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Asian Sega Master System II !
Post Posted: Sat May 14, 2005 6:47 pm
Won that recently...


SMS II, same box as US version, except for some Chinese printing.
What's interesting is that the console and Alex Kidd in Miracle World manuals are in four languages: English, Chinese traditionnal, Chinese simplified and Japanese.

So we have an Alex Kidd manual in European format, with Japanese instructions:


Notice the serial number, B00003830:

Suggesting that few were produced.

All pictures:
http://www.smspower.org/misc/sms2_asian/

All items - http://www.smspower.org/misc/sms2_asian/sms2_asian-01.jpg
Manuals - http://www.smspower.org/misc/sms2_asian/sms2_asian-02.jpg
Close-up - http://www.smspower.org/misc/sms2_asian/sms2_asian-03.jpg
Serial Number - http://www.smspower.org/misc/sms2_asian/sms2_asian-04.jpg
System manual in Japanese - http://www.smspower.org/misc/sms2_asian/sms2_asian-05.jpg
System manual in Japanese - http://www.smspower.org/misc/sms2_asian/sms2_asian-06.jpg
System manual in Chinese - http://www.smspower.org/misc/sms2_asian/sms2_asian-07.jpg
Alex Kidd manual in Japanese - http://www.smspower.org/misc/sms2_asian/sms2_asian-08.jpg
Alex Kidd manual in Japanese - http://www.smspower.org/misc/sms2_asian/sms2_asian-09.jpg
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Post Posted: Sat May 14, 2005 8:56 pm
Why does it say PAL-B on the box yet PAL-D on the console?
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Post Posted: Sat May 14, 2005 10:43 pm
Nice! Does it have an FM chip?
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Post Posted: Sat May 14, 2005 10:47 pm
B wrote
Nice! Does it have an FM chip?

No. The hardware is a standard SMS II.
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Post Posted: Sat May 14, 2005 11:44 pm
benryves wrote
Why does it say PAL-B on the box yet PAL-D on the console?


According to this site, PAL-B is the standard used in many European, Middle Eastern, African, and Southeast Asian countries, while PAL-D is only used in Romania and China. Make of that what you will.
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Post Posted: Sun May 15, 2005 12:48 am
CRV wrote
benryves wrote
Why does it say PAL-B on the box yet PAL-D on the console?


According to this site, PAL-B is the standard used in many European, Middle Eastern, African, and Southeast Asian countries, while PAL-D is only used in Romania and China. Make of that what you will.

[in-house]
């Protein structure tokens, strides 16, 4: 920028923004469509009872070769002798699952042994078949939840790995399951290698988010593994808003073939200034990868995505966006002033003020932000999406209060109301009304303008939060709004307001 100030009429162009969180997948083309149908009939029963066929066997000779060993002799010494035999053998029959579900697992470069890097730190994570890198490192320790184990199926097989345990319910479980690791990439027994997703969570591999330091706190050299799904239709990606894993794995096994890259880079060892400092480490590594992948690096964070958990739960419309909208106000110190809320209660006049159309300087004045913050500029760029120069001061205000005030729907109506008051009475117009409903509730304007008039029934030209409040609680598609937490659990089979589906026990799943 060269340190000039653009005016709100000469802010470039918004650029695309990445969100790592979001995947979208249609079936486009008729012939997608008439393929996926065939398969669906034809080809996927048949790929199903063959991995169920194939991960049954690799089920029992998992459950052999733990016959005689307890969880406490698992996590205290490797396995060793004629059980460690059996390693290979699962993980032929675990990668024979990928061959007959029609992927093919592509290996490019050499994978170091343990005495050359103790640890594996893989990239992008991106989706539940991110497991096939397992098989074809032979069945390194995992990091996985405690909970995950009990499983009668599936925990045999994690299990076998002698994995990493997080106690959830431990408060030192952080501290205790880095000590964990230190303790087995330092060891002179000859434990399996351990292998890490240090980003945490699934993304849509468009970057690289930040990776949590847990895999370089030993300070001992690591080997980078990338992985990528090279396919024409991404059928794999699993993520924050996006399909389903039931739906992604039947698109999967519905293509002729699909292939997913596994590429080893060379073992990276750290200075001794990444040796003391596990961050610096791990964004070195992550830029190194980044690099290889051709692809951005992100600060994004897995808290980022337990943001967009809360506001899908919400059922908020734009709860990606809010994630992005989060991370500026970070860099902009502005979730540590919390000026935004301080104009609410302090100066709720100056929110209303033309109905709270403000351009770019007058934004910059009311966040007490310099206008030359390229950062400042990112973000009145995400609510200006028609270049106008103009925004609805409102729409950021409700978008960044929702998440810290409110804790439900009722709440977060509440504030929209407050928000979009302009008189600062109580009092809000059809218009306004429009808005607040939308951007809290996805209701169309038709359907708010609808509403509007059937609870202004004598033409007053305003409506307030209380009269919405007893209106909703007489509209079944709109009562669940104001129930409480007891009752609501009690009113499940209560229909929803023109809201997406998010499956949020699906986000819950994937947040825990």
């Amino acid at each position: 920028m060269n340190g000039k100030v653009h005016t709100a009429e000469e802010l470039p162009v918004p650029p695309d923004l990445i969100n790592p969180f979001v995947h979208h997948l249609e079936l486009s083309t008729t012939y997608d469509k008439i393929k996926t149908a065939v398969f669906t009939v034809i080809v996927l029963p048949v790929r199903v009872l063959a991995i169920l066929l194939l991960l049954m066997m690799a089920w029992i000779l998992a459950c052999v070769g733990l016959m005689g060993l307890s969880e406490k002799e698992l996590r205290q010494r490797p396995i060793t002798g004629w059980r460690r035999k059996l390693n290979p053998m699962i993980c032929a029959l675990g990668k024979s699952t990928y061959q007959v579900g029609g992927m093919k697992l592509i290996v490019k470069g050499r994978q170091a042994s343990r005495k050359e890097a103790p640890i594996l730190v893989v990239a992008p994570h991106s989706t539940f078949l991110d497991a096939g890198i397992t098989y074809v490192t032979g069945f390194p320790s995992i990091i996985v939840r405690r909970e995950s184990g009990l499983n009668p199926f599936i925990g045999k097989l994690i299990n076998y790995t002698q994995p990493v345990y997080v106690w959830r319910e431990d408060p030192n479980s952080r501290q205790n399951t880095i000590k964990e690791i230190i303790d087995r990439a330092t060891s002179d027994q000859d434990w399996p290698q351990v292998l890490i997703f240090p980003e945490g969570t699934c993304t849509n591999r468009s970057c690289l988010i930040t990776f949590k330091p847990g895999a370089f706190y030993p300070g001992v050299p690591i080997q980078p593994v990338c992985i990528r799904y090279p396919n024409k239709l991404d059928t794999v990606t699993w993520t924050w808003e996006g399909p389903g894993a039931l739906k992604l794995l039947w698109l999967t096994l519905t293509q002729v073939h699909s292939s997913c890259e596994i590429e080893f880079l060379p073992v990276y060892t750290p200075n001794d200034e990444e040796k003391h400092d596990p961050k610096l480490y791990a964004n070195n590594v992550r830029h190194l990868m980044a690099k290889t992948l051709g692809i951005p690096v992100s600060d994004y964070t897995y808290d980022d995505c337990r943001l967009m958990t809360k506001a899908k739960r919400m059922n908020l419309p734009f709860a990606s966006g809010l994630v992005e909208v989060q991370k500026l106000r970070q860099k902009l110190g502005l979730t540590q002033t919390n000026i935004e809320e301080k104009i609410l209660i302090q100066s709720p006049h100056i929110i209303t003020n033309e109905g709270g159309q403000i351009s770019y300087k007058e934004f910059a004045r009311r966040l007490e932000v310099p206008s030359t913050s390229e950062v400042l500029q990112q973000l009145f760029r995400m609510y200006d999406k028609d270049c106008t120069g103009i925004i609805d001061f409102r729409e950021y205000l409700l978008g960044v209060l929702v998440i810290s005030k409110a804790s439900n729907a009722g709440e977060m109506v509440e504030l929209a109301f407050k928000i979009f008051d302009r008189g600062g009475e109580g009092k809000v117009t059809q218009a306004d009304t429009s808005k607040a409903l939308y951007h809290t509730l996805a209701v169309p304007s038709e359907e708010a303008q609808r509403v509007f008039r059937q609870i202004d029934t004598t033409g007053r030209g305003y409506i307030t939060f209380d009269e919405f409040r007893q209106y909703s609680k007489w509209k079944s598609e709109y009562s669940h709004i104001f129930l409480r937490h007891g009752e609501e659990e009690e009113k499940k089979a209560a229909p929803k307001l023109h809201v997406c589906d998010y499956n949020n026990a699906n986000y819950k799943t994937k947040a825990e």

There doesn't seem to be much difference (my GG TV tuner has PAL I on the box yet will work with the PAL B up to PAL L settings offered by my video card when used as a second monitor), I was just curious as to why it'd have a different type on the console to the box.
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Post Posted: Sun May 15, 2005 2:05 am
And next to SEGA on the box is.... tada! 世嘉

It is read as "SEKA" or "SEGA", meaning "World Luck" or "World Auspicious" (or so my dictionary tells me.)
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Post Posted: Sun May 15, 2005 4:17 am
benryves wrote
CRV wrote
benryves wrote
Why does it say PAL-B on the box yet PAL-D on the console?


According to this site, PAL-B is the standard used in many European, Middle Eastern, African, and Southeast Asian countries, while PAL-D is only used in Romania and China. Make of that what you will.
There doesn't seem to be much difference (my GG TV tuner has PAL I on the box yet will work with the PAL B up to PAL L settings offered by my video card when used as a second monitor), I was just curious as to why it'd have a different type on the console to the box.


Does your video card output RF, or have you connected it by composite? Apart from the Brazilian PAL variant, broadcast frequencies are the only differences between PAL versions, and unless you use RF, there is no broadcast involved.
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Post Posted: Thu Jun 09, 2005 5:57 pm
in the back of the picture there appears to be a blue light gun, is that uncommon, or do i just not know what im talking about once again
 
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Post Posted: Fri Jun 10, 2005 2:41 am
Ian Covelli wrote
in the back of the picture there appears to be a blue light gun, is that uncommon, or do i just not know what im talking about once again

It's a version TecToy (Brasil) released at some point. I heard there was some kind of law preventing gun toy from being "too realistic black" so they may have changed it for this reason. Or maybe this was in USA, where they added a blue tip on late produced guns. I'm confused.
It's an uncommon species anyway.Most guns in Brasil are regular black/gray Sega Light Phaser.
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Post Posted: Fri Jun 10, 2005 3:04 am
thats really interesting, ive never heard any of that before, i also wasnt around long in the eighties, since i was born in 1989, so i didnt learn much about games until the past few years when i got interested in them again, which is mostly why i joined this group, to learn more about the system i loved as a child, and still love today
 
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Post Posted: Fri Jun 10, 2005 6:51 pm
Bock wrote

It's a version TecToy (Brasil) released at some point. I heard there was some kind of law preventing gun toy from being "too realistic black" so they may have changed it for this reason. Or maybe this was in USA, where they added a blue tip on late produced guns. I'm confused.
It's an uncommon species anyway.Most guns in Brasil are regular black/gray Sega Light Phaser.